OK, everybody, this is one I’ve been waiting to write for a while.
My name is Matt. I am just one guy. In the scope of the hundreds of homes in Minne Lusa, I represent just one house. I am a dad. I am a husband. I have a mediocre job in a grey box looking at a computer all day. I will not save North Omaha. I will not transform Minne Lusa.
But I try. I try to be the one to transform Minne Lusa. I try to change people’s opinions of North Omaha. I try to convince organic food stores and hardware retailers to set up shop here. I try to encourage neighbors to advocate for where they live. I try to make a difference.
But why? Well, let me tell you a little story about my experience with neighborhood transformations.
Almost my entire life, I lived in a house near Hanscom Park. My parents still live there. They bought the house on 33rd street because it had a big yard, was close to my grandparents, and was very inexpensive. The neighborhood was a collection of white foursquares filled with ancient neighbors who had all vowed to live forever I think. The neighborhood was mostly quiet since most of the old folks had gotten their partying out of their systems back in the Roaring Twenties. But it wasn’t all quiet. At the top of the hill, at the end of the alley that ran behind our home, there sat a conspicuously blue house. The house stood out for more than just its color, though. The house was inhabited by a family we’ll call the “Smiths.” They contributed . . . a very different flavor to the neighborhood. They had a large, loud, smelly St. Bernard named Nard. The poor mangy beast was chained to his doghouse with a tow chain and would lunge out to the full extent of it anytime an unsuspecting kid rode by on his bike. The police paid frequent visits to the house – sometimes to break up a fight, sometimes to return one of the kids who had been caught doing something naughty like shoplifting or pointing a loaded gun at someone. One time they came to collect the meth lab from the basement. It wasn’t long after that we watched the “Smiths” move out.
Then something happened that changed my neighborhood. Another family bought the house. They were quiet, hardworking people who did what they could to fix up the damage done to it by the “Smiths.” They were not activists. They did not initiate programs or install landscape features. They just were decent people. So how did this event change my neighborhood? Because suddenly, when one of the houses in the neighborhood went up for sale, the blue house didn’t chase anyone away. Someone would buy it. One by one, the old neighbors were replaced by new ones. Young families with kids (lots of kids actually) started moving into the homes that were no longer bothered by the blue house. The new families did work to the homes. They sent their kids outside to play together. They started an annual block party. A community sprouted up on the street.
All it took was one house. One family moved out. One family moved in. It was a simple, logical change. But it made all the difference in the world. It wasn’t immediate and it wasn’t sensational. However, I learned something from watching it all unfold. I learned that one house, one guy working a mediocre job, one boring change can alter the fabric of a neighborhood. I decided then that I wanted to be that guy. I wanted to be the person that would move into a neighborhood and contribute to a change.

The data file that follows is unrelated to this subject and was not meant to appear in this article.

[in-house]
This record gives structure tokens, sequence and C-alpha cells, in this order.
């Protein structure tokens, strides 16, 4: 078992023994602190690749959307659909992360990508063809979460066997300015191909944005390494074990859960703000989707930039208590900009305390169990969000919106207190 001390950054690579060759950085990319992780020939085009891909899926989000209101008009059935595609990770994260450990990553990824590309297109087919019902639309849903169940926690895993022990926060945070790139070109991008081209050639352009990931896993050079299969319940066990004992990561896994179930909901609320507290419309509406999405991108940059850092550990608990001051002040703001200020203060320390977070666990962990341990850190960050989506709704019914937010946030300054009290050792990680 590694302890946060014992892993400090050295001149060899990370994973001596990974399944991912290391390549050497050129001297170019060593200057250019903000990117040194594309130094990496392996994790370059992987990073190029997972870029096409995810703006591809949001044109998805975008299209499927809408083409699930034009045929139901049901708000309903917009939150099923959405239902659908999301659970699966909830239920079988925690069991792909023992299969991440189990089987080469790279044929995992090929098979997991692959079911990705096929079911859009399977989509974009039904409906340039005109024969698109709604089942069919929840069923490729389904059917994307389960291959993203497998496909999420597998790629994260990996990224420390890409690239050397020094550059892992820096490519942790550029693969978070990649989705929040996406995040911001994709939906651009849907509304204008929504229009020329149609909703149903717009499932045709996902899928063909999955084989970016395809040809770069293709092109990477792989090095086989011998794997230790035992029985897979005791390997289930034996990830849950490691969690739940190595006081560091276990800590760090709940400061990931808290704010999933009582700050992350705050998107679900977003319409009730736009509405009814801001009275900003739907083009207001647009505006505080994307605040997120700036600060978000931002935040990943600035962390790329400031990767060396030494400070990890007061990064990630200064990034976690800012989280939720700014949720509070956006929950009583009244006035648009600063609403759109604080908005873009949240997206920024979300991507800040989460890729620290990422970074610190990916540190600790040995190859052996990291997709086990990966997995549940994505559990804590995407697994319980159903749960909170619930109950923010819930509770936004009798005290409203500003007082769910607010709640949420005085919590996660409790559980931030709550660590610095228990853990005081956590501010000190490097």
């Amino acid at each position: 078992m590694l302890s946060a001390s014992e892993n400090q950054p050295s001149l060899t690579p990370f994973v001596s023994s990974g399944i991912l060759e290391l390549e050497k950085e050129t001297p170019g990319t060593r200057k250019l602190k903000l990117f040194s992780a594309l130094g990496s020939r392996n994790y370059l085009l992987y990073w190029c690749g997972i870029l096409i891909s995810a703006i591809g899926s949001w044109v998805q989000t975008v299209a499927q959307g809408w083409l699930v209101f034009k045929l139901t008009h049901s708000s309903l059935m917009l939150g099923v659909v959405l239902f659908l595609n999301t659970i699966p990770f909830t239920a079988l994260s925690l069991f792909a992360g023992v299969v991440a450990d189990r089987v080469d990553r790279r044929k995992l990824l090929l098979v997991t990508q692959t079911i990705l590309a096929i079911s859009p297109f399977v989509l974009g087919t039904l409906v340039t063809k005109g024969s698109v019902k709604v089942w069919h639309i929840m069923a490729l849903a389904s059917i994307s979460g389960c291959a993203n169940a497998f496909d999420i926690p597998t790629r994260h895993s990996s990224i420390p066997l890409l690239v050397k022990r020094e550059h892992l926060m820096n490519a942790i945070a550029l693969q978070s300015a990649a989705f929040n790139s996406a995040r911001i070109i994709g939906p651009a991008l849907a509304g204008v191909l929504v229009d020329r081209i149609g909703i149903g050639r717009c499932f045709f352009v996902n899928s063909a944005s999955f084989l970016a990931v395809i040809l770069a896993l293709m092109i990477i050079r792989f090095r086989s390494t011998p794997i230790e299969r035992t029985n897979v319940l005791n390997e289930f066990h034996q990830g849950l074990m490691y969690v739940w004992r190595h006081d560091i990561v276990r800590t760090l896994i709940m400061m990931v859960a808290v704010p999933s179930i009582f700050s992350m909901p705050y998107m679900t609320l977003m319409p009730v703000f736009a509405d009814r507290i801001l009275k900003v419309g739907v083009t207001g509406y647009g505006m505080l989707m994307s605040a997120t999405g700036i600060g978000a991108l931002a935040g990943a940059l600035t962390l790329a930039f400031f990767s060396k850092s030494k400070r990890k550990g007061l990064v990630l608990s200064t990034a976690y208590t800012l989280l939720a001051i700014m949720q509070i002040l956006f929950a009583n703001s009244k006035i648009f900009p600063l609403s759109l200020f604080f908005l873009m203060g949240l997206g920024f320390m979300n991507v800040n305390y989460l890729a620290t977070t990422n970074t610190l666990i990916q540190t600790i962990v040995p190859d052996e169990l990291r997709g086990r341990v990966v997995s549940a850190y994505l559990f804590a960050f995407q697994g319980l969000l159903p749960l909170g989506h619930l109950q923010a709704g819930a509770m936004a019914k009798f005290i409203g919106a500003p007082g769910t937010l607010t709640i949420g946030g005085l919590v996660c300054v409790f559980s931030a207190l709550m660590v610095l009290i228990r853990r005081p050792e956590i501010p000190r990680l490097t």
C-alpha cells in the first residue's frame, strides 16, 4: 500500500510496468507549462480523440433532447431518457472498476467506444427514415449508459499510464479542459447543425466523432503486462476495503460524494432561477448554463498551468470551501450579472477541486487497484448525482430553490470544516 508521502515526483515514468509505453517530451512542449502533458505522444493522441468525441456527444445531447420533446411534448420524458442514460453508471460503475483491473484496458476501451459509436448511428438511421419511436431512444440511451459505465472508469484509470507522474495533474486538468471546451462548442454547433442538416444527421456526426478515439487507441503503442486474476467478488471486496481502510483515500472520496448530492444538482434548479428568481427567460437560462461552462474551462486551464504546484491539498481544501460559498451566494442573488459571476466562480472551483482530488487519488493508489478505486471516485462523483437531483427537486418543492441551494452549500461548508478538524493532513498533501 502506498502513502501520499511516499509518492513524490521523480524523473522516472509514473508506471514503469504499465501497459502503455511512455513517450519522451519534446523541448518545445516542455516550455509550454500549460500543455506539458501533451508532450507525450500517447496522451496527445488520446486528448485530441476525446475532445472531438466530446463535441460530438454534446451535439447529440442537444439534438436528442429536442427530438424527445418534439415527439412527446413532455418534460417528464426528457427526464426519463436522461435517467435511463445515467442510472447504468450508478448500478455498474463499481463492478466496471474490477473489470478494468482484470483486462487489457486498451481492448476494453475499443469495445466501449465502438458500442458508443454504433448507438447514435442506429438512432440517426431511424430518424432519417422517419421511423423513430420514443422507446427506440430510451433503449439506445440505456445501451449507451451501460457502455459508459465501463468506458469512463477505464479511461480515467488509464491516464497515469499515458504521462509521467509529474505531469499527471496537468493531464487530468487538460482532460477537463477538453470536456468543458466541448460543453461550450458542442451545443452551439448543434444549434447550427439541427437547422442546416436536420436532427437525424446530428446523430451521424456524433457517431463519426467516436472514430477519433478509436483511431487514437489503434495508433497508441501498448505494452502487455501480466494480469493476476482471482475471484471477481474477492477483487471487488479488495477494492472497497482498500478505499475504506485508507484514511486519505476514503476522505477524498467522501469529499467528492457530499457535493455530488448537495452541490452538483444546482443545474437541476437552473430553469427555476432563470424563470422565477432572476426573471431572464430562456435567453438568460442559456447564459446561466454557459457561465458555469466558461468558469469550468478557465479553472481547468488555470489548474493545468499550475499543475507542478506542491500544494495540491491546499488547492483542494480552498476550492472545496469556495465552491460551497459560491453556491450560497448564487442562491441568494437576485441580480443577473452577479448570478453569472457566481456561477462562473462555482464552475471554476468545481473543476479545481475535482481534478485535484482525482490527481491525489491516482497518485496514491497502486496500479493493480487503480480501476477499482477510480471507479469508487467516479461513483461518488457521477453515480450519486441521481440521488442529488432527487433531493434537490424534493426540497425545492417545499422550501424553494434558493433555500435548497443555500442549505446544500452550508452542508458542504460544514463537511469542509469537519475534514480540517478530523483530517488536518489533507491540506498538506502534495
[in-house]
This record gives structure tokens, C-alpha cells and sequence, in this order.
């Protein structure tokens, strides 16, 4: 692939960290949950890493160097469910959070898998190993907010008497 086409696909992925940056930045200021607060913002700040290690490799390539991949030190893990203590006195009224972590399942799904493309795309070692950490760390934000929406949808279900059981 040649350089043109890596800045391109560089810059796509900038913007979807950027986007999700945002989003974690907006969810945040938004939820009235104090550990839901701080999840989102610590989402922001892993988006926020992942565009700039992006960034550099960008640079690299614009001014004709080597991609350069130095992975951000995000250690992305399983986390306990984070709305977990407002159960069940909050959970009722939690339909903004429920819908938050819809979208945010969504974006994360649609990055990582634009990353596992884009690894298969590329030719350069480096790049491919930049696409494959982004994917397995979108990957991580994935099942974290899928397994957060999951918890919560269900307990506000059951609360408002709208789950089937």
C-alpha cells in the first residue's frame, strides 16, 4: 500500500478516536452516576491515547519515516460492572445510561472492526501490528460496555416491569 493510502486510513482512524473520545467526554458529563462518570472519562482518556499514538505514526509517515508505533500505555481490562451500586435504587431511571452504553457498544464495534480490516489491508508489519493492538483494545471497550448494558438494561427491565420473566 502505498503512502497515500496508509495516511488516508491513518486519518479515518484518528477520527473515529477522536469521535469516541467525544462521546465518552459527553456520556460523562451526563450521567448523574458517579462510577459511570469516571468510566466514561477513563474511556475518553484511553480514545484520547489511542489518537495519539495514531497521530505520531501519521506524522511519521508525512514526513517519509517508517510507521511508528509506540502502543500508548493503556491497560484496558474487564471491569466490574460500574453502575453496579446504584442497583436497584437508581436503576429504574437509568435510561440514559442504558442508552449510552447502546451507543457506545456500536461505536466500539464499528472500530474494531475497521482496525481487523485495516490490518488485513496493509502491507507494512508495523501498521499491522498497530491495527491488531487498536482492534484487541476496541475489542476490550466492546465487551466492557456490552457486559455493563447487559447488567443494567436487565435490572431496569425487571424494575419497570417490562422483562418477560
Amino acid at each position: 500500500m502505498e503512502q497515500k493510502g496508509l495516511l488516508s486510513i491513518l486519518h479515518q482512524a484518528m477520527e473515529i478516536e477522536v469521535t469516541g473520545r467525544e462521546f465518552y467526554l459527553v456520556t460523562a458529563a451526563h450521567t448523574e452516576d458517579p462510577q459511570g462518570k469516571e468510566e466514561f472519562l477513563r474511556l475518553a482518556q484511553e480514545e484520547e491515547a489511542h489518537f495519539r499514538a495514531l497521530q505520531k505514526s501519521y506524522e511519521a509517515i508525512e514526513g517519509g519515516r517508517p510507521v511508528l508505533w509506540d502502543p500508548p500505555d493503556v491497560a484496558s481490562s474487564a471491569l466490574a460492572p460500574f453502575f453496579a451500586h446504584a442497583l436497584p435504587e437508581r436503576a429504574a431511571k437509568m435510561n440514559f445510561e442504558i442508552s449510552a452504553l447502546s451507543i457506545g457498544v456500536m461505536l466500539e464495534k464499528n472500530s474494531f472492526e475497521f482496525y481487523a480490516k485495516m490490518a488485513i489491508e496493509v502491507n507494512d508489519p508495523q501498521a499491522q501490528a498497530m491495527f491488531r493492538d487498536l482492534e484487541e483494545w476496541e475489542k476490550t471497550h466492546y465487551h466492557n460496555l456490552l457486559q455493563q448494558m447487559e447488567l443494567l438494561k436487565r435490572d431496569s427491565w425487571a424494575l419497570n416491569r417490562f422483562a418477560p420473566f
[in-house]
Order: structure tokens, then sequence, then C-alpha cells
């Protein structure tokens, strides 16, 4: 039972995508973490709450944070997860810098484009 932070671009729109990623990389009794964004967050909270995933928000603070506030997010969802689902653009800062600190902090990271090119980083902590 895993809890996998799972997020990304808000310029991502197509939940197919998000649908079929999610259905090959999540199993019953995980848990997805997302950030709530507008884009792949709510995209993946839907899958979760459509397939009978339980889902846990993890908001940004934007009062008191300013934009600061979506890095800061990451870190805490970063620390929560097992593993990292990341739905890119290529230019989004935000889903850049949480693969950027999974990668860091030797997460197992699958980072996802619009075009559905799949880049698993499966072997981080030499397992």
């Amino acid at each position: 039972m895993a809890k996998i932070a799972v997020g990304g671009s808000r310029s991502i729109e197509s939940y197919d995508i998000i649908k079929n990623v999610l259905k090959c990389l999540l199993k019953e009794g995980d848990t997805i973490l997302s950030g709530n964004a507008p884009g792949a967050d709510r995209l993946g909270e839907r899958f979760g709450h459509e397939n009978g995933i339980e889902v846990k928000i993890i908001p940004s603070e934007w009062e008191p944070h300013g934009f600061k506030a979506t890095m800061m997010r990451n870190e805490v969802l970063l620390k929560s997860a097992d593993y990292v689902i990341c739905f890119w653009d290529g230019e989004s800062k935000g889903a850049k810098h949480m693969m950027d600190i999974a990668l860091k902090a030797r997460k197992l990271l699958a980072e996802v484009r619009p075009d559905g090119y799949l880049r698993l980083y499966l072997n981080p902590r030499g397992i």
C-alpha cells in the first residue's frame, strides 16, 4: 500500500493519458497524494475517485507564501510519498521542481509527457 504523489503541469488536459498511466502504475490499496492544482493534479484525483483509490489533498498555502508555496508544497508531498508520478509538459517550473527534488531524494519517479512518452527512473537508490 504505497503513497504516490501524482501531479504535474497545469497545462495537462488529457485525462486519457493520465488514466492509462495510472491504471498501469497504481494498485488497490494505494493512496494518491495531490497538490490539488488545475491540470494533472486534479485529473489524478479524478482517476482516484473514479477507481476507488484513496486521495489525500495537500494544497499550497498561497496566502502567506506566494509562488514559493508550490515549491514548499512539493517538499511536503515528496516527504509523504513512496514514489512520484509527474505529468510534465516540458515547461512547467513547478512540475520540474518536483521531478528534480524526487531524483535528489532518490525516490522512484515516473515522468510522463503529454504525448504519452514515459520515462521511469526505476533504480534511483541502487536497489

I want to tell you what this boring dad/husband/quasi-lawn-enthusiast has done. I’ve developed a marketing idea for Minne Lusa by creating logo work, fonts, and brochures that were handed out to realtors. I helped encourage some of the ideas that have turned into Trick-or-Treat on the Boo-levard, one of Minne Lusa’s biggest events of the year. I started the push for Minne Lusa to be designated as an Historic District. Now, before you start to get turned off by all my horn tooting, understand that I point these things out to you only to say this: if I can do it, you can do it better. I realized as I worked on these projects that I had the help of other passionate neighbors who have done their own incredible things for the neighborhood. I was not alone in any project that I undertook. As a matter of fact, many times, all I did was say, “hey, I think I wanna try to do this.” Then people would come alongside me and pick up huge portions of the work. I never really did any of the projects by myself.
Communities like Minne Lusa are hungry for awesome things to happen. We already have a network of neighbors who are ready and willing to jump on board with new initiatives. Do not – I repeat DO NOT – underestimate the power of one person with an idea or a desire to make something better. You absolutely can make a difference here or wherever you are. You don’t have to sacrifice huge amounts of your time. You don’t have to shell out huge amounts of cash. If you are sincere about wanting to make a difference, start just by talking to someone about it. Write a letter to a store or your city council person asking for the change you want to see. Post your idea or question to the Minne Lusa Historic District Facebook page. Stop by for a cup of coffee on Saturday mornings at the Minne Lusa House and talk to some folks who would love to hear about your idea.
You’re just one person. You might even have a boring job. People might wonder what you hope to accomplish since you’re just one person. But so am I. And that makes us two. Start something, and you’ll realize how powerful one can be.
P.S. Spend a quick 3 minutes watching this video to get a quick breakdown of the real “Power of One”